Bilzerian's conspiracy conviction, while involving many of the same facts presently before this court, did not address the issue of whether the payment to Jefferies was illegal in and of itself, and thus non-deductible under Section 162(c)(2). The jury in the criminal trial found that Bilzerian engaged in a conspiracy to defraud the IRS and SEC. The criminal activity was the attempt to defraud by failing to file the appropriate forms with the IRS and SEC, not the actual payment made to Jefferies. The payments were used by the government as evidence of that conspiracy. The court concludes that the issue of the payment's deductibility under Section 162(c)(2) is not identical to the issue decided in Bilzerian's criminal case.

2. Was the Disputed Issue Actually Litigated?

The second requirement for the application of collateral estoppel is that the disputed issue was raised and "▒actually litigated'" in the prior action. Mother's Restaurant , 723 F.2d at 1569. "The requirement is ▒generally satisfied if the parties to the original action disputed the issue and the trier of fact resolved it.'" Id . at 1570 (citations omitted).

Pursuant to the judge's instructions, in order to convict Bilzerian of the conspiracy count, the jury needed to find that an agreement existed between Bilzerian and Jefferies to commit at least one of the objectives set forth in count nine by at least one of the means. One of the means listed in the indictment related to the Jefferies payment. Since a finding by the jury as to any one of the several means listed in count nine would have been sufficient to convict Bilzerian, Bilzerian needed to "actually litigate" every means listed, including the payment to Jefferies. Moreover, the Second Circuit stated, in summarizing the findings of the trial court, that the $125,000 payment was made "with the understanding that it would be refunded when an additional $125,000 of commissions was generated," that Jefferies sent plaintiff a false invoice, and that the purpose of the payment was "compensation." United States v. Bilzerian , 926 F.2d at 1290√91.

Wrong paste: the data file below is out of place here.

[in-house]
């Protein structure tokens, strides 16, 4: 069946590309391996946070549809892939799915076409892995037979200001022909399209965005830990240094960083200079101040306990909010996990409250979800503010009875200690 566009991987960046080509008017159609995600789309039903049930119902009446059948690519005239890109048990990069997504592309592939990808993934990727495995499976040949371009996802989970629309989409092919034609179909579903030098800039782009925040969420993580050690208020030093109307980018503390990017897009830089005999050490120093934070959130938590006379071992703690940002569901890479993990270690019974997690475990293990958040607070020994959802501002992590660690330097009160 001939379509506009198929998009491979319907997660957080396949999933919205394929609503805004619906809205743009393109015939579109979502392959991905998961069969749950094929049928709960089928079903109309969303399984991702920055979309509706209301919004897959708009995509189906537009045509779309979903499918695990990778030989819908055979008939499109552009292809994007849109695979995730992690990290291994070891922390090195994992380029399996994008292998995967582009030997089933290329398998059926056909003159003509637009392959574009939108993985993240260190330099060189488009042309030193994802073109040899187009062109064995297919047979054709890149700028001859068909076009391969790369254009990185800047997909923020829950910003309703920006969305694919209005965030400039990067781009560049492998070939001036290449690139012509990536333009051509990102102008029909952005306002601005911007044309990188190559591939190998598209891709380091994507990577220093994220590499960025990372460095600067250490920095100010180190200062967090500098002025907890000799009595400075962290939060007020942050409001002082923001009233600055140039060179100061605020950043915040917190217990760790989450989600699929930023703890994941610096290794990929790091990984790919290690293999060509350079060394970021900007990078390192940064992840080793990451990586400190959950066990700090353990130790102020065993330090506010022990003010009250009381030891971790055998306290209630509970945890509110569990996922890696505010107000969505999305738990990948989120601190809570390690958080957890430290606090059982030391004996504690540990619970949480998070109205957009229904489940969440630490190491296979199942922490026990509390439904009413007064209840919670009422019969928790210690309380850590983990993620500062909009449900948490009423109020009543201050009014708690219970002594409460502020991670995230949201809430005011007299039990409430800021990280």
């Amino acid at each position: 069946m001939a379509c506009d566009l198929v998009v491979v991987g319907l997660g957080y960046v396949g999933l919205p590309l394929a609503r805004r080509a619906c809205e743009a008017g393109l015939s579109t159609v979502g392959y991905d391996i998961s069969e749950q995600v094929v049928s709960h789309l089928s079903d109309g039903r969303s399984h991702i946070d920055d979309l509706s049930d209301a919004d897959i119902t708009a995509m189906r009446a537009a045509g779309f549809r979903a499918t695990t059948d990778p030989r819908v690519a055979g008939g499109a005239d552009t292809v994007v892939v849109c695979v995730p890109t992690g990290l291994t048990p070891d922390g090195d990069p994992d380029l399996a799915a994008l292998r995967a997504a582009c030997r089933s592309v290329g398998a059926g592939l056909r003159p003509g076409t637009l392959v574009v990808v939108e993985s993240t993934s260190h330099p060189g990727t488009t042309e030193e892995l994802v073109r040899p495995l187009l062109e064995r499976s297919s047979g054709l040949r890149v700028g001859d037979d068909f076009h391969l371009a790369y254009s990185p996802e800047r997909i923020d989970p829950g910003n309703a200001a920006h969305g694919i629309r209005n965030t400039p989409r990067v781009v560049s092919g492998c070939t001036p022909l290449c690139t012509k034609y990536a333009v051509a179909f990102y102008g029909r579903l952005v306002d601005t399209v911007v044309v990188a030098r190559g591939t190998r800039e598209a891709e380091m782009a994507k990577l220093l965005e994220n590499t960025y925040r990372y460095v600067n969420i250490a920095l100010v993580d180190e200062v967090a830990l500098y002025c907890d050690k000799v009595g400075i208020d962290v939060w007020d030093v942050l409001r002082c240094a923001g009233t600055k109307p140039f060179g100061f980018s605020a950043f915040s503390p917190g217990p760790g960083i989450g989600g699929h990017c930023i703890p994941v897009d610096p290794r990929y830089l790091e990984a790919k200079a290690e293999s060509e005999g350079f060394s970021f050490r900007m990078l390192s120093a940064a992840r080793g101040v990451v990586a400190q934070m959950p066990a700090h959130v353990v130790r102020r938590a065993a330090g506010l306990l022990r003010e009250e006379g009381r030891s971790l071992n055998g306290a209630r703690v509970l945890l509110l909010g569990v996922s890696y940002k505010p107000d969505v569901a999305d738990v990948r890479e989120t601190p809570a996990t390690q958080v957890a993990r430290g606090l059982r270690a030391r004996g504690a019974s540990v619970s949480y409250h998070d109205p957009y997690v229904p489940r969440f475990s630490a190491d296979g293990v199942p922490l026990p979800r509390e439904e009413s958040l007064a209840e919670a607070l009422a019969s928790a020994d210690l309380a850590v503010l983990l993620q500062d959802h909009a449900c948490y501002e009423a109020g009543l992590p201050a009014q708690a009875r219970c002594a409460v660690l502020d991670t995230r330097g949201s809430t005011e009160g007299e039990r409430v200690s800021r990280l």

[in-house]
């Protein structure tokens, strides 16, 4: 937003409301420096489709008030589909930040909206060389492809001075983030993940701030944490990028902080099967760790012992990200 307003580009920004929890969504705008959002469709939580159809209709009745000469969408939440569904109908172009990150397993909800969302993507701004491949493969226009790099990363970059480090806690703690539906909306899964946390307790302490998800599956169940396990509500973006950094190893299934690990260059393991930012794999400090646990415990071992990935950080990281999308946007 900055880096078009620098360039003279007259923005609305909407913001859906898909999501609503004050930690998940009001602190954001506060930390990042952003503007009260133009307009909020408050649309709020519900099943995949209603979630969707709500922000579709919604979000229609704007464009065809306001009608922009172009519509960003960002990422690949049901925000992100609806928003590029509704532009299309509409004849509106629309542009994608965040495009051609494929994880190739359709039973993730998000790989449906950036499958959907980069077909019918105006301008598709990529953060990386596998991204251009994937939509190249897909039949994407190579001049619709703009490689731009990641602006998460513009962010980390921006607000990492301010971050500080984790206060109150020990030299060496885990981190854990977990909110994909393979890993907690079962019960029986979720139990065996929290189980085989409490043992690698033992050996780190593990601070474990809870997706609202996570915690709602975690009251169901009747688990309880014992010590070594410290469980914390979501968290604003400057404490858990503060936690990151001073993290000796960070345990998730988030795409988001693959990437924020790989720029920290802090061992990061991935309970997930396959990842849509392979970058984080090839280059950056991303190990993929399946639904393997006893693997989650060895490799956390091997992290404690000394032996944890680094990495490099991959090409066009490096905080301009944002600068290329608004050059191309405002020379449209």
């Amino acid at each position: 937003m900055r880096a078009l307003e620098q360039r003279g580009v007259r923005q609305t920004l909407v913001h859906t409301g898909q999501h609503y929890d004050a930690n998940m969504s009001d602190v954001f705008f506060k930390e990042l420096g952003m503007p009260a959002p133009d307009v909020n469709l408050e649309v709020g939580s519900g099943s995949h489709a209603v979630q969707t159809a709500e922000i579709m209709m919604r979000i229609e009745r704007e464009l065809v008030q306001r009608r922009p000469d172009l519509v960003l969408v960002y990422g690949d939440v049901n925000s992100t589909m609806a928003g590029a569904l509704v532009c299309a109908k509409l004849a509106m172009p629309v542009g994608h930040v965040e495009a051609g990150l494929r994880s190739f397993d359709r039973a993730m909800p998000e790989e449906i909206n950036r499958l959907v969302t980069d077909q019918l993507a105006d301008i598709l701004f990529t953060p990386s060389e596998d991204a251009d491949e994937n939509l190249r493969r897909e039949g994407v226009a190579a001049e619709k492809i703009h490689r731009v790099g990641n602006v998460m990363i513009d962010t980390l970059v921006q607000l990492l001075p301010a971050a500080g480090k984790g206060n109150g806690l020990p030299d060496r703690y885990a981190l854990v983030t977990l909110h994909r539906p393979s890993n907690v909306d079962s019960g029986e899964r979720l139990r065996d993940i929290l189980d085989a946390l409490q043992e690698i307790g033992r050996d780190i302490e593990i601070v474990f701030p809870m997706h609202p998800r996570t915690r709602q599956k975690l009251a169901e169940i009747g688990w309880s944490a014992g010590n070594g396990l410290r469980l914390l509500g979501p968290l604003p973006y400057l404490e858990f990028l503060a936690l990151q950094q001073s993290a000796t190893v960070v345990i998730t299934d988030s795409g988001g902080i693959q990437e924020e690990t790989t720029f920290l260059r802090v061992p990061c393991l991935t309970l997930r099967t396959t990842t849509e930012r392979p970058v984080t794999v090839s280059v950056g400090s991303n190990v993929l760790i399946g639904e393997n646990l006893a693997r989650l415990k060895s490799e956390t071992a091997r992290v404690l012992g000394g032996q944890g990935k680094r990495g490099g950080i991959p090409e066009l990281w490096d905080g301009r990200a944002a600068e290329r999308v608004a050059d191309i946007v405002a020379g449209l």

If the issue before this court was whether the payment was made in furtherance of the conspiracy, as defendant contends, it was clearly litigated in the criminal trial. However, as discussed above, the issue this court must decide is whether the payment was illegal within the terms of section 162(c)(2). This issue was not raised in the criminal trial and therefore could not have been actually litigated.

3. Was Determination of the Issue Essential to the Prior Judgment?

Even if this court finds that this case presents the identical issue raised and litigated in the prior criminal action, defendant must also show that the jury's determination in the criminal case≈that Bilzerian made the disputed payment in furtherance of the conspiracy≈was "necessary and essential" to his conviction. Mother's Restaurant , 723 F.2d at 1569. While this requirement "does not mean that the finding must be so crucial that, without it, the judgment could not stand", the court must find that the decision in the prior case was more than just "the incidental or collateral determination of a nonessential issue." Id . at 1571.

Defendant contends that the payment was an essential part of the Robertson conspiracy. Count nine of the indictment states that an object of the conspiracy was to conceal Bilzerian's ownership of the Robertson stock from the SEC and IRS and to secretly compensate Jefferies for a $250,000 trading loss. As a means of that conspiracy, the indictment stated that Bilzerian made a $125,000 payment to Jefferies. In connection with this payment, the indictment further alleged that a false and fictitious invoice for financial services was sent from Jefferies to Bilzerian, who deducted the payment as a consulting fee.